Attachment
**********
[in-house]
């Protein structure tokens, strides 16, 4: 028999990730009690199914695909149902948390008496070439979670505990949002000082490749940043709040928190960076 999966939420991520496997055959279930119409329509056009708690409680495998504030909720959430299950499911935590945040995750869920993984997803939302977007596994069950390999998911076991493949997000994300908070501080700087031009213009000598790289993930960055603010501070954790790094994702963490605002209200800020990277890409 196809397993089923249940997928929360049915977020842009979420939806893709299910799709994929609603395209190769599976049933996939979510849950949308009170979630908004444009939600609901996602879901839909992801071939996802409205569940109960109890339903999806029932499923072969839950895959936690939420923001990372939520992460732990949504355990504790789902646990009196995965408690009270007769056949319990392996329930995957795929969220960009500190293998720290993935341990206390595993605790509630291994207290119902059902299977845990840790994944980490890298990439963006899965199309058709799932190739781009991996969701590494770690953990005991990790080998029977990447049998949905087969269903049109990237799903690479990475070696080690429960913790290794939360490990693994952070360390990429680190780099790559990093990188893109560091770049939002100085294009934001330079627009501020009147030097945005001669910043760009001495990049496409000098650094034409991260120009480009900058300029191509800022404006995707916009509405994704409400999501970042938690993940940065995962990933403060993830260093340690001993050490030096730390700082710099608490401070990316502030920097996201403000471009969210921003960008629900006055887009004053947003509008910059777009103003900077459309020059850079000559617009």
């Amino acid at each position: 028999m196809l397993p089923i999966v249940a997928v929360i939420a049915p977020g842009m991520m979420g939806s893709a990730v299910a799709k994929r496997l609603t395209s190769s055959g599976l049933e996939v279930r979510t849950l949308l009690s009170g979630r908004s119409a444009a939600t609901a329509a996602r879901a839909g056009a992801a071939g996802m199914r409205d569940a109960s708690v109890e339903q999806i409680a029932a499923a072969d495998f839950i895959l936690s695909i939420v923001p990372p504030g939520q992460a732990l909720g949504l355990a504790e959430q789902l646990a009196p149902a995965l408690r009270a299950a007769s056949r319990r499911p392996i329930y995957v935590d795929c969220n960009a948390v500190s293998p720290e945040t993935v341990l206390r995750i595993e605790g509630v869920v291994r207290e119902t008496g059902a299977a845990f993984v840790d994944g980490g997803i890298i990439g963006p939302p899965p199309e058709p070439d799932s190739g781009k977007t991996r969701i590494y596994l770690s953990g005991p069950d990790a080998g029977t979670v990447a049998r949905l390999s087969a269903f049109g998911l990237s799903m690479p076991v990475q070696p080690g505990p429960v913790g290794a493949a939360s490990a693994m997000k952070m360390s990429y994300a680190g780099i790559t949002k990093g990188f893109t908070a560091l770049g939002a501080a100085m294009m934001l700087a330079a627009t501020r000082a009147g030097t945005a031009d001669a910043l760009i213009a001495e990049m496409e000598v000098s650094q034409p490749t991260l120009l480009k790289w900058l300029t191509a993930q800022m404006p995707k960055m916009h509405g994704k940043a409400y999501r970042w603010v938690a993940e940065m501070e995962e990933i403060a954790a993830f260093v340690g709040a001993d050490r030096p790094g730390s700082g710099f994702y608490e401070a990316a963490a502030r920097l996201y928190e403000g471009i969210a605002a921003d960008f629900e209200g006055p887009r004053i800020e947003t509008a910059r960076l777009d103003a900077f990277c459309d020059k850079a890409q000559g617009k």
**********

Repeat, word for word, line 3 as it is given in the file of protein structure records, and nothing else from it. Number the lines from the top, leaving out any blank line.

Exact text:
């Amino acid at each position: 028999m196809l397993p089923i999966v249940a997928v929360i939420a049915p977020g842009m991520m979420g939806s893709a990730v299910a799709k994929r496997l609603t395209s190769s055959g599976l049933e996939v279930r979510t849950l949308l009690s009170g979630r908004s119409a444009a939600t609901a329509a996602r879901a839909g056009a992801a071939g996802m199914r409205d569940a109960s708690v109890e339903q999806i409680a029932a499923a072969d495998f839950i895959l936690s695909i939420v923001p990372p504030g939520q992460a732990l909720g949504l355990a504790e959430q789902l646990a009196p149902a995965l408690r009270a299950a007769s056949r319990r499911p392996i329930y995957v935590d795929c969220n960009a948390v500190s293998p720290e945040t993935v341990l206390r995750i595993e605790g509630v869920v291994r207290e119902t008496g059902a299977a845990f993984v840790d994944g980490g997803i890298i990439g963006p939302p899965p199309e058709p070439d799932s190739g781009k977007t991996r969701i590494y596994l770690s953990g005991p069950d990790a080998g029977t979670v990447a049998r949905l390999s087969a269903f049109g998911l990237s799903m690479p076991v990475q070696p080690g505990p429960v913790g290794a493949a939360s490990a693994m997000k952070m360390s990429y994300a680190g780099i790559t949002k990093g990188f893109t908070a560091l770049g939002a501080a100085m294009m934001l700087a330079a627009t501020r000082a009147g030097t945005a031009d001669a910043l760009i213009a001495e990049m496409e000598v000098s650094q034409p490749t991260l120009l480009k790289w900058l300029t191509a993930q800022m404006p995707k960055m916009h509405g994704k940043a409400y999501r970042w603010v938690a993940e940065m501070e995962e990933i403060a954790a993830f260093v340690g709040a001993d050490r030096p790094g730390s700082g710099f994702y608490e401070a990316a963490a502030r920097l996201y928190e403000g471009i969210a605002a921003d960008f629900e209200g006055p887009r004053i800020e947003t509008a910059r960076l777009d103003a900077f990277c459309d020059k850079a890409q000559g617009k």